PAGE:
7. BeMurda

    BeMurda Member

    The suspension uses heavy duty components and design that make Motortrend reviewers refer to the ride as "spectacular", along with many other superlatives stated in many other reputable reviews. The idea that the suspension is overloaded is simply false and may be due to a problem with your unit. Or perhaps you just don't like a compliant ride. Certainly there is body roll and handling won't be as good as the Accord, but that's a whole different topic from ride and handling is still fairly average according to most reviews.
     
    Texas22Step likes this.
  8. LAF

    LAF Active Member

    First- he said DON'T BUY IT". That is tearing it apart to me!!!
    Second- I am sure some drive more than 50 miles a day and don't qualify for a tax credit, but the the vast majority of people use it less than 50 miles away and pay at least $7500 to the Fed govt in one year. And if that is the case, why does he like the Prius better.
    Third- If you are opposed to tax credits, are you also opposed to credits for mortgage interest??. That is used by the super rich isn't it????? I would argue that most Clarity owners are not super rich and it is more in the public interest to stop producing CO2 than it is to get people to buy homes.
    Fourth- both you and the reviewer don't seem to appreciate the feel of driving EV, which the hybrids to not allow (keeping aside the benefits to the environment)- most due, which is why the Tesla is so popular. This is the most affordable way to get that feel.

    Fifth- He and you complain about the handling, yet he implies one should by the Prius instead- Driving a Prius makes the Clarity feel like a BMW.

    Sixth-He also complains the trunk on the Clarity is small yet it is only 5% smaller than the Accord which he says he prefers.


    Of course everyone has a right to their own opinion, but I think he included a lot of misleading, if not false, statements in his review, which deserves calling out.
     
    Texas22Step, Walt R, coutinpe and 3 others like this.
  9. Lowell_Greenberg

    Lowell_Greenberg Active Member

    Should you get one?

    "No. Honda’s Accord and Insight hybrids are ultimately better values for most buyers."

    This is kind of moot since the car is only stocked in California-and apparently hard to get elsewhere.

    The beauty of the Clarity is that most drivers can primarily rely on it as an EV- it is primarily an EV, with the ICE an adjunct to supplement its battery- and occasionally drive the wheels. This, the rebates/credits and all the positives Ganz points out make it a compelling buy- that many can't buy (easily).

    Sent from my SM-G975U using Tapatalk
     
    Texas22Step likes this.
  10. coutinpe

    coutinpe Member

    Some lucky people just land a job like this on any media outlet and suddenly they become "authority gurus" of whatever and feel entitled to tell people what to do. Unfortunately, many people buy whatever writing from any of these lucky guys they read on print (either paper or digital) as absolute truths. Sad state of affairs... IMHO, I don't pay attention for any review except maybe the ones from Kelley Blue book, but in the end no review replaces the good ole test drive and would have never heard about this Ganzo guy hadn't you mentioned him :) ...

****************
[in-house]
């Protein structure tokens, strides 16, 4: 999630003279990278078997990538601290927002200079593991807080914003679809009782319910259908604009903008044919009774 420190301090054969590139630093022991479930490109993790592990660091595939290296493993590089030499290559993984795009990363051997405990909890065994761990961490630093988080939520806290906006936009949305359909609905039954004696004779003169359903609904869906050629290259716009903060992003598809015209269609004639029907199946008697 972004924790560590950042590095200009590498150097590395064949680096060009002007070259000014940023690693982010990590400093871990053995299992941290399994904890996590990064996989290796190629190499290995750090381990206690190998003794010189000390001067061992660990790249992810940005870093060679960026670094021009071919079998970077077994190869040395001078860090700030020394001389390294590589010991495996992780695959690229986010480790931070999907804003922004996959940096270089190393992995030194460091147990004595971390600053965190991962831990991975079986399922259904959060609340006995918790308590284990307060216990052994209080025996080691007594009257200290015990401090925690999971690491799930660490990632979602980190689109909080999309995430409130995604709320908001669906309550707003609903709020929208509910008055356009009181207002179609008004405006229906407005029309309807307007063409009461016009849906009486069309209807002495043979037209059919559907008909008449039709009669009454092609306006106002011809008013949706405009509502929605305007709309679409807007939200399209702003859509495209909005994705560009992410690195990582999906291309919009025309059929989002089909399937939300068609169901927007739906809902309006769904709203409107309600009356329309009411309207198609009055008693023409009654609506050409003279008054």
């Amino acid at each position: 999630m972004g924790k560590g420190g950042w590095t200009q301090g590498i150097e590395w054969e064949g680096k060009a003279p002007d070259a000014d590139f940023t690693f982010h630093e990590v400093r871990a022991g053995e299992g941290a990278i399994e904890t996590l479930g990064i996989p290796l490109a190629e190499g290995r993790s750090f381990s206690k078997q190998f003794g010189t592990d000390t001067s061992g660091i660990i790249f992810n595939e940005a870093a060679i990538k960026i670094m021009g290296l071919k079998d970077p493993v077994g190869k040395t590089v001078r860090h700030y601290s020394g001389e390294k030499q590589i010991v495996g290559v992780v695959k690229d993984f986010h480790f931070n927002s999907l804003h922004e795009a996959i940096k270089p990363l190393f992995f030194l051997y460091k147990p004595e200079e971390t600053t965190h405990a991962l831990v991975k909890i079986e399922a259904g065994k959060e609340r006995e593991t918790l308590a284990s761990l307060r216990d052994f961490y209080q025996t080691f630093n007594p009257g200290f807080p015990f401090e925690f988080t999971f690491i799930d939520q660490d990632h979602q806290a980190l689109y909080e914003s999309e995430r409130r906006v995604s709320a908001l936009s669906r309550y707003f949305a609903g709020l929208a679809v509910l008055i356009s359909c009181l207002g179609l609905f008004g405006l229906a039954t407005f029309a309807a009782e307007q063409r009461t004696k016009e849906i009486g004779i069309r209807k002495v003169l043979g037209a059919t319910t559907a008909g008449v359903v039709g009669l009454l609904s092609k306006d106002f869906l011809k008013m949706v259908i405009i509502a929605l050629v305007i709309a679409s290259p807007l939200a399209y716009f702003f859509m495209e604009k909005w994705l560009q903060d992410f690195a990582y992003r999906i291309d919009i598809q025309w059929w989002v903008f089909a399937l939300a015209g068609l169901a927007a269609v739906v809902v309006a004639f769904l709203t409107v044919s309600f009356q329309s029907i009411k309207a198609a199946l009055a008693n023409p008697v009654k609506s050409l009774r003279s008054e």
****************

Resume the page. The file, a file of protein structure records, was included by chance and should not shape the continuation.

Texas22Step likes this.
  11. MPower

    MPower Active Member

    I don't usually fuss about reviews--"whatever"--but this one did seem subpar both in reference to the Clarity and the other cars he mentioned.

    The fact that a person could talk about PHEVs and their relative cost and not even refer to the possibilities of tax credits is eye watering. To compare the Clarity to the Prius Prime without mentioning that the Prius takes only 4 passengers, whoa!

    To leave the impression that the best way to run the car is to drive down to 0 EV and then let the ICE come on and then complain about the engine noise, nah. (I did that for the first time this evening because I underestimated the distance on EV -- had plenty to get there, but after recharging I forgot that there was an over alll up hill tilt going home. So it was noisier, to get it going again after dropping of my car pool and it complained on the rest of the short drive home from the park and ride.)
     
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  12. Teslawannabe

    Teslawannabe Active Member

    He missed the point of PHEV's, like most of the auto manufacturers.

    Sent from my SM-N960U using Inside EVs mobile app
     
    Texas22Step likes this.
  13. Landshark

    Landshark Active Member

    The tires are capable of handling the GVWR of ~4900lbs at 36psi. They are rated to a maximum psi of 44 which would support a load of ~5900lbs.

    How did you conclude that they can’t handle the weight?

    The tire compound is more suited to provide low rolling resistance and high mileage than it is to providing a sticky grip at the track or while canyon carving. Few would choose a Clarity as a race car or sports car.

    I’d describe the ride as almost luxurious, in both urban and freeway conditions. It is a pleasure to drive and never feels “floaty” or uncomposed when driven in a reasonable manner.
     
  14. Tek_Freek

    Tek_Freek Active Member

    I wrote to an editor at Digital Trends. Also clueless.

    2019 Honda Clarity review: Not the hybrid you’re looking for

    The Honda Clarity packs small-car economy in an ungainly package
    By Andrew Ganz October 7, 2019 3:00AM PST

    Me:

    Your entire website loses credibility when a "reviewer" doesn't know what they are talking about.

    Source: Me. A Honda Clarity owner.

    Response: